It’s not surprising Tate & Lyle Sugars backed Brexit. The London refinery has long been infuriated by the EU’s punitive tariff regime on the raw sugar cane imports upon which it relies.
Fortunately for them, this is now set to change, first and foremost with the UK’s new tariff policy due to come into effect on 1 January. For Tate & Lyle, it’s a big win: “In the 16 years I’ve worked for the company it’s the biggest step forward we’ve seen,” says Gerald Mason, senior vice-president.
So what does the policy hold in store for the sugar industry?
British Sugar, Tate & Lyle’s arch-rival and the sole processor of British sugar beet, is less enamoured by the plans. Although British prices should be somewhat supported through tariffs staying roughly equivalent to those of the EU’s, a 260k tonne tariff free quota for raw cane sugar is also included, a remnant of the government’s no-deal tariff schedule last year meant to ensure sugar supplies kept flowing.
But this time, no deal is not the plan. The new tariff policy is seemingly reliant on coming into force alongside an EU trade deal, or else European imports will fall under the same regime and significant price hikes become inevitable.
British Sugar therefore fears the quota - the only agricultural allocation within the tariff schedule - will lead to long-term increases in raw cane imports and drive down British sugar prices. “All this will do is provide a free subsidy for cane coming into the UK at the expense of UK farmers,” says Paul Kenward, MD of British Sugar.
If the quota is maintained alongside a trade deal with the EU, not only will imports from Europe likely remain consistent, but the quota could open the door for a new flood of cheap global sugar, argues Michael Sly, chair of the NFU’s Sugar Board. “We’d actually increase the amount of sugar coming into the marketplace, driving the price down more than we are now,” he warns.
“All this will do is provide a free subsidy for cane coming into the UK at the expense of UK farmers”
The UK imported 447k tonnes of raw cane sugar in 2018/2019, according to Eurostat, all of which was taken by Tate & Lyle Sugars as the UK’s only raw cane refiner. But to the concern of British producers, the tariff protection on almost of all this could soon be stripped. In addition to the 260k tonne quota, the UK’s rollover of EU trade agreements includes an additional 142k tonnes set to be exempt from duty, bringing the total to 402k of raw cane sugar able to enter the UK tariff free.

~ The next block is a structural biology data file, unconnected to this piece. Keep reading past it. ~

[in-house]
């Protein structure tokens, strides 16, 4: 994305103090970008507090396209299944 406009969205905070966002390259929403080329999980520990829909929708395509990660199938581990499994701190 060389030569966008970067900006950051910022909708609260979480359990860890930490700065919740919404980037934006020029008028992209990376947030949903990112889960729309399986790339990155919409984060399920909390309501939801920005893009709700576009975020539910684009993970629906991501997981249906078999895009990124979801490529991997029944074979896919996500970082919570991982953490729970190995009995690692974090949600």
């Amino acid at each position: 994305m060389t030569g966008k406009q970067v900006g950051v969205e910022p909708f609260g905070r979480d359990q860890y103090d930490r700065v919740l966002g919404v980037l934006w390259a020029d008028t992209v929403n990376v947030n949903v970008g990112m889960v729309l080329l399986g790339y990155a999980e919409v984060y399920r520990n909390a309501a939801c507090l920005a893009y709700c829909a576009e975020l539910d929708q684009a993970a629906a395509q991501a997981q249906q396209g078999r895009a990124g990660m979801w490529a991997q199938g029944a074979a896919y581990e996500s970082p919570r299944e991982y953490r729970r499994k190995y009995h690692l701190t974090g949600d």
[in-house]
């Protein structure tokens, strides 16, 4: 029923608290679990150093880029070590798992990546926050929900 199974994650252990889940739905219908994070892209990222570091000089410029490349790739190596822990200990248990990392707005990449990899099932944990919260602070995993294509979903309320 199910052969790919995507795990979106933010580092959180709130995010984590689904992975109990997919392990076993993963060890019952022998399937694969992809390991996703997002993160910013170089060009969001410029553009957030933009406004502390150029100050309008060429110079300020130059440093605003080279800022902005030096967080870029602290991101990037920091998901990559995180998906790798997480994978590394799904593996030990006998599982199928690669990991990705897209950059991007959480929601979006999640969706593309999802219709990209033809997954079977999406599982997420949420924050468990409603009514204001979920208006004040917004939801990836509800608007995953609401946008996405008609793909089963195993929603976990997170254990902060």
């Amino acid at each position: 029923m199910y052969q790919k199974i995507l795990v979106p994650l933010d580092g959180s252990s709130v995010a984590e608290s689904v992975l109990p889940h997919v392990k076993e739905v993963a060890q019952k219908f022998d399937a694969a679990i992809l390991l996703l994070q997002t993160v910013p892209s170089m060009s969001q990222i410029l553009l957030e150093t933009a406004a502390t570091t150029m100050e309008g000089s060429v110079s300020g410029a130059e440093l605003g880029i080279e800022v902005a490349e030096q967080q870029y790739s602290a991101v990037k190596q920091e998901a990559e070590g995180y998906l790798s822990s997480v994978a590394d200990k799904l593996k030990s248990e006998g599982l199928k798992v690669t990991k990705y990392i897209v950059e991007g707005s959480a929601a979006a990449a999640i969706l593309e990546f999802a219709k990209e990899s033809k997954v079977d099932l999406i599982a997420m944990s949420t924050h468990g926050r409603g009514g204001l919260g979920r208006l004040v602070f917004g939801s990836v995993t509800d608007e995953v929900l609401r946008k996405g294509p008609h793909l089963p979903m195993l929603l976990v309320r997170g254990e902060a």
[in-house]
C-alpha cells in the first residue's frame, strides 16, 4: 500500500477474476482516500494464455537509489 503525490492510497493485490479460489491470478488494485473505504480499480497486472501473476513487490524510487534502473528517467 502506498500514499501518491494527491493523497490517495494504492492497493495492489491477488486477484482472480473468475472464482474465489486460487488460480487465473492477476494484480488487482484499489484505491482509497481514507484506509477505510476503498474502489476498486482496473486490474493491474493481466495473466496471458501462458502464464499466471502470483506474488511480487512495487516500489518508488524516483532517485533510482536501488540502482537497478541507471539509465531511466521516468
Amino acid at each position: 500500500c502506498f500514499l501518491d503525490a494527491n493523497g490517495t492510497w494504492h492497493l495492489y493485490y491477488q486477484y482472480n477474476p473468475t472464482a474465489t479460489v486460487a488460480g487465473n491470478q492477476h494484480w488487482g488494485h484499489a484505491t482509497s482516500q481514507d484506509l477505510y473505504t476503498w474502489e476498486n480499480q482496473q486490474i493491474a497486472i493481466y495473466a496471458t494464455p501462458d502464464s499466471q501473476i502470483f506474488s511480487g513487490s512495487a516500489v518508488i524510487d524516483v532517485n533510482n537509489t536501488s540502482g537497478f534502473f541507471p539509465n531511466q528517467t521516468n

Philip de Pass, chair of the ACP/LDC sugar industries group, is clear on who the quota will benefit: “It’s a straightforward subsidy to Tate & Lyle,” he says. The costs will not only be shouldered by British producers, he argues, but those in low income countries such as Mauritius and Belize who will to lose their preferential access to the UK market.
Their higher production costs are expected to leave them unable to compete with the likes of Brazil, one of Tate & Lyle’s priorities going forward, which is currently selling at record low prices aided by a 13.3% devaluation of the Real this year.
This argument “fundamentally misses the fact” that these low-income countries have been searching for alternative markets for years as result of Europe’s low prices, says Gerald Mason at Tate & Lyle Sugars, leaving importers such as themselves unable to pay the premium prices they could once afford.
Nor will it necessarily mean further price falls on the UK market, he insists. “We will only import and refine sugar if there’s a demand for it that’s economic.”
Instead, the new tariff policy will simply allow the company to compete more effectively on the UK market following a decade of decline in which the refinery’s production volumes have almost halved.
These price sensitives have largely excluded Tate & Lyle from food and drink manufacturing, something Mason hopes the new policy will change. “My expectation is that would be the category we would grow back into.”
“The tariff on cake has to be related to the tariff on the product with which cake is made or else you’ll just make cake elsewhere and ship it in”
Albeit a sensible ambition, but not one without its own issues: namely that there could soon be far fewer manufacturers to sell into. The UK’s new tariff policy will abolish the Meursing table, a feature of the EU’s tariff schedule that allows duties on cakes, biscuits and other confectionary goods to be adjusted depending on the makeup of ingredients such as sugar and butter.
It will be replaced by a set of fixed tariffs on these manufactured products that are consistently around 5-10%. Sugar tariffs however come out at closer to 100%.
If a no-deal therefore looks likely, manufactures may start considering relocation across the Channel in order to take advantage of the final product’s cheaper tariff. “The tariff on cake has to be related to the tariff on the product with which cake is made or else you’ll just make cake elsewhere and ship it in,” says James Kane, trade policy associate at the Institute for Government.
The departure of British manufactures would be a devastating blow for British growers who sell 85% of domestic sugar beet to such businesses, according to British Sugar. After years of sugar beet dominance, the tables seem set to turn.